Saga of Cadet NC-37381
by Robert L. Taylor
Interstate Cadet S-IA, NC-37381, was one of ten Cadets owned and operated by the Probert-Devine Aviation Corporation at Whiteman Airpark near Pacoima. California. This airport is still in operation and familiar to many pilots on the West Coast.
Dick Probert was and still is a widely known and respected aviation "Old Timer". During the early "forties" he was a principal in the Arlen-Probert Flying Service at the Van Nuys Metropolitan Airport. Richard Arlen was a movie star with several aviation feature films to his credit. Some were filmed at the Metro Airport.
After WW II ended Dick Probert was looking for a good location to establish a new flying school along with another well known movie star. Andy Devine. In the middle of 1946 they purchased the school, equipment, including the fleet of Interstates from Marvin Whiteman. the developer of Whiteman Airpark.
Dick Probert had soloed Andv Devine on December 2. 1941, but obviously Divine's further progress was interrupted by the Japanese attack on Pearl Harbor five days later. Andy returned to flying after the Probert-Devine Aviation Corporation was established in 1946 at Whiteman Airpark.
The ten "Cadets" were operated for four years until 1950 or at least being used in 1946 were as follows: NC-28313. 37212, 37219, 37240, 37248. 37271, 37291, 37330, 37381 and 37445. Probert-Devine also operated two Fairchild PT-19s.
My logbook of that period shows that I flew all ten of these Cadets but soloed in NC-37381 on December 5. 1946. This logbook calls the location as Newhall but we always called it Saugus, which was originally used as an airline emergency field prior to WW II and had only a small C.A.A. communication building on it. The Saugus field was often used prior to WW 11 when the Union Air Terminal (later Lockheed Air Terminal) was fogged in and passengers bussed down to their destination. We have seen mention of it being used by the U.S.A.A.F. early in WW II.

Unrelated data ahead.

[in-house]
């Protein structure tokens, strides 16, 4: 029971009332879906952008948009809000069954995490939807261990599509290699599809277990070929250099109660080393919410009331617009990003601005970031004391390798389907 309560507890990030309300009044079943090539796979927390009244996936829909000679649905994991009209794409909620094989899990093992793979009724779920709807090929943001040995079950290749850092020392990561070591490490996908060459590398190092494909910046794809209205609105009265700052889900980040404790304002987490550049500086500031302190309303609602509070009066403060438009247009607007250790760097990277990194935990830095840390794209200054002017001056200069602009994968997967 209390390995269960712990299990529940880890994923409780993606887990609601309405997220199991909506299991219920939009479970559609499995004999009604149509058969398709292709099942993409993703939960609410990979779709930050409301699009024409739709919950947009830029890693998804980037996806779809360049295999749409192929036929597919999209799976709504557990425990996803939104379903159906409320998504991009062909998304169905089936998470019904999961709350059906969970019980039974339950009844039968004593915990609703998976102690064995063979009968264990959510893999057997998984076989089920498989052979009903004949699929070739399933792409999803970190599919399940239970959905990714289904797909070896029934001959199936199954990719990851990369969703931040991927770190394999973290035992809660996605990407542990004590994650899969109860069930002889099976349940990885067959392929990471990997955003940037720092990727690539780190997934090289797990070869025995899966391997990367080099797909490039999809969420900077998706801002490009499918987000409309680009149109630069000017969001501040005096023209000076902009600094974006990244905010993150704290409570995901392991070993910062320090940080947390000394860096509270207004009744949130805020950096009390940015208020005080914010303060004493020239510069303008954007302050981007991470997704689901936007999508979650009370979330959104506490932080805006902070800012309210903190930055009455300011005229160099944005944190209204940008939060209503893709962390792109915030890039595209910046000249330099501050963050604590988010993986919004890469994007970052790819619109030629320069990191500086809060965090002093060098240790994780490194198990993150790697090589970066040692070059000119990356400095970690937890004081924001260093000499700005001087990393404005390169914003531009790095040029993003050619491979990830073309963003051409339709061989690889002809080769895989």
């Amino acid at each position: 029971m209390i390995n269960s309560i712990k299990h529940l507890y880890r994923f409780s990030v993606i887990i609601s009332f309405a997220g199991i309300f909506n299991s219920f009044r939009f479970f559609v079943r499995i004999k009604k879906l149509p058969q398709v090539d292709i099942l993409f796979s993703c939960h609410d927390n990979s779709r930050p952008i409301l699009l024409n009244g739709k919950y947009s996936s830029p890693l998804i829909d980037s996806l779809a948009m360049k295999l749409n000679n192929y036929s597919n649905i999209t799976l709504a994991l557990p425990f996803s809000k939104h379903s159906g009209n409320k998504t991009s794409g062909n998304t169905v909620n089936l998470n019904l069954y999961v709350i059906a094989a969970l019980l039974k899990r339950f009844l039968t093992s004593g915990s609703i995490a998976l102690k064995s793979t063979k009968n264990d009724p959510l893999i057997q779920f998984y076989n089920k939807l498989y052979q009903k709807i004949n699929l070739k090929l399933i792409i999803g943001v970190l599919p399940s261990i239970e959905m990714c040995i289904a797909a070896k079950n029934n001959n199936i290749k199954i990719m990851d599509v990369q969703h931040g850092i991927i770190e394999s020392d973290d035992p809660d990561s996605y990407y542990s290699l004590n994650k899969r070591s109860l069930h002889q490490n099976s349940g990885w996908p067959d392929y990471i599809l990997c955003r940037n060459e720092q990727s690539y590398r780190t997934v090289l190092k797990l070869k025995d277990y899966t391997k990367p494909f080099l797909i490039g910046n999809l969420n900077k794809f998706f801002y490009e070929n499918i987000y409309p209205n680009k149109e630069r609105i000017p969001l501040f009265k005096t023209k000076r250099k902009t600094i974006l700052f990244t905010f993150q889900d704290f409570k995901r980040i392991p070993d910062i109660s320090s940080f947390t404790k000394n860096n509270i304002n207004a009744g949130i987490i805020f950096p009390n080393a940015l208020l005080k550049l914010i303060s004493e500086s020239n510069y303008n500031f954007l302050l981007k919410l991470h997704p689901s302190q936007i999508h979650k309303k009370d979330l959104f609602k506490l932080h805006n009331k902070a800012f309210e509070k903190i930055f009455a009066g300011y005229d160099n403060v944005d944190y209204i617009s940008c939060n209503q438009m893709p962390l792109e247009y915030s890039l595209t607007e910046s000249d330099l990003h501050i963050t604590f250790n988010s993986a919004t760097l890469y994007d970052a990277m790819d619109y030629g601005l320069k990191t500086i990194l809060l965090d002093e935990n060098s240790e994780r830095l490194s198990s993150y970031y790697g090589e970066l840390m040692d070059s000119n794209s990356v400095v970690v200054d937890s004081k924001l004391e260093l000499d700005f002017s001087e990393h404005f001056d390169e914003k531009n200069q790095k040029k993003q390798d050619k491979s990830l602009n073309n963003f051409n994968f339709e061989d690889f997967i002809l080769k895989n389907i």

My instructor of that period was Dale Housel and his kids, several of them as I recall attended a school across the river from the Saugus Airport and he was often inclined to fly down the adjoining river gully and let his kids know that daddy was at work. Dale loved to buzz lots of things like sea lions on the rocks while we were returning from a dual X-C to Santa Barbara.
We often had dual with Dale when he took along his "brown bag" lunch and would utilize the bag with leftovers to beat me on the head when I was doing something stupid While his buzzing and flat hating very likely was not approved by either Dick Probert or the C.A.A. of those days. He did teach me some basics about buzzing that has kept me out of trouble for many years now. For instance, never look down and back while making a snappy fly-by and pull up. It leads to snappy stalls and spins.
Over 20 years ago we made contact with George McKee of Hollywood California. Somehow he found out that I had soloed in NC-37381 and offered to sell it in a disassembled state to me along with three more plus parts of other Cadets. I purchased the lot and the late Dave Warren picked them up and hauled them back to Antique Airfield. I gave Dave all the other ones for making the trip. I didn't realize until recently that NC-3733() was possibly in that batch and it was also one of the Cadets 1 flew at Probert-Devine in 1946.
Sometime later I turned the rebuild of NC-37381 over to Toby Tobiason who was then living in Kansas City, Kansas. His own first Cadet with a 90 Franklin was winning awards all over the Flv-In circuit.
Since I had acquired L-6 wings with the project Toby and I first talked about modifying NC-37381 to a big engine and utilizing the L-6 wings. Toby made a career move to Texas about then and hauled the restored fuselage back to Antique Airfield.
After some swapping wings I finally ended up with some stock S-IA wings with some crushed ribs. Again some scrounging and rib transplants and a new spar by Jeff Claypool then of our Antique Airfield staff moved the project forward.
Toby again took on the job of completing the restoration of NC-37381 picking it up April of 1995 and as of this writing I await the installation of mags overhauled by Earl Adkisson and paper work by Brent Taylor to put NC-37381 back in the air.
A C-85 that came with the McKee deal turned out to need major surgery but those extra 20 horses plus the Bodell wheels and brakes modification will be an upgrade from my last time in it some 50 years ago. I last flew NC-37381 on February 4, 1947. I am looking forward to flying it again.